Stop cringing that was the question that broke the extreme moment of tension in the room that day. Our friend Jeanine started her conversation with the words “There’s something I need you both to know.” Now in my personal experience any time a person starts a conversation with that wording I prepare myself for the worst. The fact that she was shaking, and had an incredibly painstaking look on her face certainly gave that thought process more credibility.
Jeanine had been cutting our hair for three years, she worked in a small styling shop around the corner from our first garage apartment. She was very beautiful! Medium height, grayish blue eyes, and long silky brown hair that hung below her waist. Jeanine had a soft throaty voice, very sultry like, and on the rare occasion when she did laugh it was a an infectious kind of laugh. She was more on the reserved side, very guarded in her demeanor. There was a kind of sadness in her eyes. My husband and I just assumed she was a very private person. Instinctively we knew that she had a complicated story, one she was not willing to share until that particular moment.
We had invited her, and her boyfriend Doug over for dinner that evening. Jeanine came alone because Doug had to work. She was very nervous that evening, we just thought she felt odd because it was our first time of socializing outside of the styling shop. As she stood there wringing her hands looking down at the floor we began to understand that whatever she was about to tell us was going to be extremely difficult for her. Then all at once she blurted out “I was born as James. I legally changed my name to Jeanine when I turned 19, and if this makes you uncomfortable that’s okay it still makes my family uncomfortable. Would you rather I leave?”
It took us a moment to process what she had just blurted out without even taking a breath. I reached for her arm, and asked her to sit next to me on the couch. She sat down slowly, and kept staring down at her feet. My husband offered her a drink. We told her that we did not want her to leave, and that we were just surprised by her news. She went further to say that when she was just our hair stylist she didn’t feel the need to express herself in this way, but since we seemed to be building a friendship she wanted us to know. It was 1986, and although I know there where many other transgender people who were in the process of becoming who they were suppose to be it wasn’t as open a subject as it is today.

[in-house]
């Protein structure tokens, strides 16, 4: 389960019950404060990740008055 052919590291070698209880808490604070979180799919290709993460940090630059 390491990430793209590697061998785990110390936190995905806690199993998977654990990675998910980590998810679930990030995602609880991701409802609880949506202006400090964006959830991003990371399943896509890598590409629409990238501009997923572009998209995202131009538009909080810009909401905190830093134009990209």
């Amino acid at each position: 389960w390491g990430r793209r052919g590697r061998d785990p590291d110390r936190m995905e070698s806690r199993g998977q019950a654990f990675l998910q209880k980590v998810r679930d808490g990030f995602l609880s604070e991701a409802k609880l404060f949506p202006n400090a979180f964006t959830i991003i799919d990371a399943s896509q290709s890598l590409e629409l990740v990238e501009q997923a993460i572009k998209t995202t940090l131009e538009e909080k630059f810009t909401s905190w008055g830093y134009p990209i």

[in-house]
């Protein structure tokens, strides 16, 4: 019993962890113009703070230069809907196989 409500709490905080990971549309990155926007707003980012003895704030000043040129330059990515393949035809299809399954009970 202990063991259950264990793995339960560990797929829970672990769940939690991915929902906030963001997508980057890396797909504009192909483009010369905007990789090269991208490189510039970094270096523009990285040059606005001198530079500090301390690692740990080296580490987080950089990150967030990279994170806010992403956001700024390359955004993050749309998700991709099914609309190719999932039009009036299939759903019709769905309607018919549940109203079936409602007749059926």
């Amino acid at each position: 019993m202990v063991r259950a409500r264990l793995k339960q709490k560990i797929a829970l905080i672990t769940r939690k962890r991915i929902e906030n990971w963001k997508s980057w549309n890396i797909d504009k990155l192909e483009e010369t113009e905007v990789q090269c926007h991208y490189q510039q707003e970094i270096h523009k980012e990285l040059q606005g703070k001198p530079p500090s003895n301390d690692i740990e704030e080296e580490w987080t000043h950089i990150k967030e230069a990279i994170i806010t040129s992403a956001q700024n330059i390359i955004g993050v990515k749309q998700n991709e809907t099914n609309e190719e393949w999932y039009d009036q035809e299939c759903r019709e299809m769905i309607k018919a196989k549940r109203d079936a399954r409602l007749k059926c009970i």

She was now looking at our faces searching our expressions to see if they matched the words of acceptance that were coming out of our mouths. Something I’m sure she had become accustomed to doing after sharing her very personal life story. Jeanine told us that she had become accustomed to people’s discomfort with her lifestyle, and had lost many relationships once she shared her story. She thought it would be best if we just asked her questions about her life style and then we could go from there. I remember the pain I felt for her in that moment. Not because she was transgender, but because she was opening her very personal life story almost certain that after a grueling question and answer session she would be rejected. She faced the possibility of subjecting herself to harsh judgement, or even worse fake acceptance!
It was a moment of extreme tension we could physically see her discomfort worsening as we carefully thought about what we would say. That’s when my husband broke the tension with a large boyish grin he asked ” So do you stand up or sit down while you pee?” All at once Jeanine’s face went from a painstakingly discomforted expression to a relieved, smiling one that was immediately followed by most infectious out loud laughter! The three of us laughed until tears rolled down our cheeks. We sat in our little living room eating, and drinking until the wee hours of the morning. We talked about our lives, we asked a lot of questions, and she very openly shared her journey on becoming Jeanine.
The one thing that stands out the most in my mind from that night was when Jeanine said “You know it’s funny how we talk about our journey of becoming another gender because inside I have always been a female, it’s more about everyone else’s journey to catch up to who I’ve always been.” 😉